How JustAnswer Works:
  • Ask an Expert
    Experts are full of valuable knowledge and are ready to help with any question. Credentials confirmed by a Fortune 500 verification firm.
  • Get a Professional Answer
    Via email, text message, or notification as you wait on our site.
    Ask follow up questions if you need to.
  • 100% Satisfaction Guarantee
    Rate the answer you receive.
Ask Dr. Michael Salkin Your Own Question
Dr. Michael Salkin
Dr. Michael Salkin, Veterinarian
Category: Dog
Satisfied Customers: 28450
Experience:  University of California at Davis graduate veterinarian with 45 years of experience
Type Your Dog Question Here...
Dr. Michael Salkin is online now
A new question is answered every 9 seconds

Last night, my wife mistakenly gave our 20 lb dog 25mg of

Customer Question

Customer: Last night, my wife mistakenly gave our 20 lb dog 25mg of losartan potassium by mistake. My wife got my meds mixed up with the dog's. Should I take the dog to emergency? It happened 12 hours ago and the dog seems OK
JA: Thanks. Can you give me any more details about your issue?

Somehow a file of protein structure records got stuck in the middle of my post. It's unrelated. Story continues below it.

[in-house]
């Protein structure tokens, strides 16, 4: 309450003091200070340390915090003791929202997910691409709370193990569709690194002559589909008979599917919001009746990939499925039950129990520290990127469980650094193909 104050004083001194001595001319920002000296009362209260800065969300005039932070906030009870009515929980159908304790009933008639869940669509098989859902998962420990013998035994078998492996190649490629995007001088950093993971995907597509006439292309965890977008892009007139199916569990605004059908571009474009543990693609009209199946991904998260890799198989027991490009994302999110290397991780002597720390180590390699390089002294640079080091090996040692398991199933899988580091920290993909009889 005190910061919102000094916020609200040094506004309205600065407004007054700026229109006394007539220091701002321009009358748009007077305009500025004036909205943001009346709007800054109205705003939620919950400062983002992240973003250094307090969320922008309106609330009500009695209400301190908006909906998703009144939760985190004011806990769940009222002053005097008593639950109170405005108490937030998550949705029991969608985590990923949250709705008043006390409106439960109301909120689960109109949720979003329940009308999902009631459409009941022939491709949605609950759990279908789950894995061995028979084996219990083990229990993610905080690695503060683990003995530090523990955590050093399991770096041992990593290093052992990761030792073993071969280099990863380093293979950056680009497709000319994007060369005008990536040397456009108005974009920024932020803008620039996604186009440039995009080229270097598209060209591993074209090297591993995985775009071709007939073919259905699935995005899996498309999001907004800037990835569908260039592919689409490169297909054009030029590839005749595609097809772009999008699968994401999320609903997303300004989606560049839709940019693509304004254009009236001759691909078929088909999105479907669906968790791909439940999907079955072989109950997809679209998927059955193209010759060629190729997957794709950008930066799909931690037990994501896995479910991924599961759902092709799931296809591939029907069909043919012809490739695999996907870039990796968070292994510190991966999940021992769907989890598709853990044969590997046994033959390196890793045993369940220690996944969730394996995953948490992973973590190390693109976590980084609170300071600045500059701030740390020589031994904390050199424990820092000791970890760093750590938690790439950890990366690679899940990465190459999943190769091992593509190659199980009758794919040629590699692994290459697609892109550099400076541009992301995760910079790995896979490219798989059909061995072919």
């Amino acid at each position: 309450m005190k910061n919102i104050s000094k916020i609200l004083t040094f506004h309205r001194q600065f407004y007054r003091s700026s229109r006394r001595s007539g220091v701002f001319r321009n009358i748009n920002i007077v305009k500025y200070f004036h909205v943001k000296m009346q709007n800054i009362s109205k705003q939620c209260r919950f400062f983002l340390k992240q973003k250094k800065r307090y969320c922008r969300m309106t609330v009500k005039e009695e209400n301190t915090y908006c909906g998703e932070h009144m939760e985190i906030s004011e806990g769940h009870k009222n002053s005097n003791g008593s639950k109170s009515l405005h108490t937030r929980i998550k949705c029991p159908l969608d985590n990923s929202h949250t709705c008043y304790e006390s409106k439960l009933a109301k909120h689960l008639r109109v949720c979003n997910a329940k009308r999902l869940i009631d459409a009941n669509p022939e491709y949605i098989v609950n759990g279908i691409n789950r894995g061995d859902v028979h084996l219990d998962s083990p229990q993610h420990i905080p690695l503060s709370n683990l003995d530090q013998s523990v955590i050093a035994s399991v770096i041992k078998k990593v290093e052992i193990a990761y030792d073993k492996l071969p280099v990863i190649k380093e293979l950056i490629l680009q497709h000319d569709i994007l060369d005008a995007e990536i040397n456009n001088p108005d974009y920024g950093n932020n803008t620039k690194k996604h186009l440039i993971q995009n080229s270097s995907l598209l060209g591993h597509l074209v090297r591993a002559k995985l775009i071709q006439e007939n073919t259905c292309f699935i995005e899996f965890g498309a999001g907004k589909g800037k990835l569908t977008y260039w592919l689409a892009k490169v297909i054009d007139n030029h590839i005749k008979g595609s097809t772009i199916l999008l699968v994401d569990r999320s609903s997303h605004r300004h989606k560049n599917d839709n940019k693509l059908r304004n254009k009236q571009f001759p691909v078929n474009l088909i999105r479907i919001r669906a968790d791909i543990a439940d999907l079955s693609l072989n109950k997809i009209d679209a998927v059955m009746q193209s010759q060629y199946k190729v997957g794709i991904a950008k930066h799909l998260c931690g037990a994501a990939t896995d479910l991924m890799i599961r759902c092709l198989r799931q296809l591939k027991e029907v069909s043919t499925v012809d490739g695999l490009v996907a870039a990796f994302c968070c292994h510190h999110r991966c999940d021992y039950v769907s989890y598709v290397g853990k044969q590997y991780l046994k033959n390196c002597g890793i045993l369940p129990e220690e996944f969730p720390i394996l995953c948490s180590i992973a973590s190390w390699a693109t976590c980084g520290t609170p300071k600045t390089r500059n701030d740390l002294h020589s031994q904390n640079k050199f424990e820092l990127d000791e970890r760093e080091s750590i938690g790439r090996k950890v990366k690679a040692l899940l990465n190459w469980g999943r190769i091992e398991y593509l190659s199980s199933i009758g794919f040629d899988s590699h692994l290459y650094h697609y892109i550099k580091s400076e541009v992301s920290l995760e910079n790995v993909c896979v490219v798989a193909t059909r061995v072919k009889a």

Customer: Not much else to tell.
JA: OK got it. Last thing — JustAnswer charges a fee (generally around $19) to post your type of question to Dog Experts (you only pay if satisfied). There are a couple customers ahead of you. Are you willing to wait a bit?
Customer: Yes.
JA: OK. Now I'm going to take you to a page to place a secure deposit with JustAnswer. Don't worry, this chat is saved. After that, we will finish helping you.
Submitted: 1 year ago.
Category: Dog
Expert:  Dr. Michael Salkin replied 1 year ago.

No, there's no need for an ER visit. The angiotensin-II receptor blockers such as losartan appear to be very well-tolerated by dogs. There's very limited experience in veterinary medicine; little date on efficacy, safety, adverse effects, etc. but we've dosed it at up to 0.5 mg/lb without harm. 25 mg in a 20lb dog would appear to be an overdose but not when we temper that fact by recognizing that dogs don't metabolize much losartan into an active metabolite. I see no need to treat your dog in any manner. Your dog should remain unaffected.

Please respond with further questions or concerns if you wish.

Expert:  Dr. Michael Salkin replied 1 year ago.
I'm just following up on our conversation about your pet. How is everything going?
Dr. Michael Salkin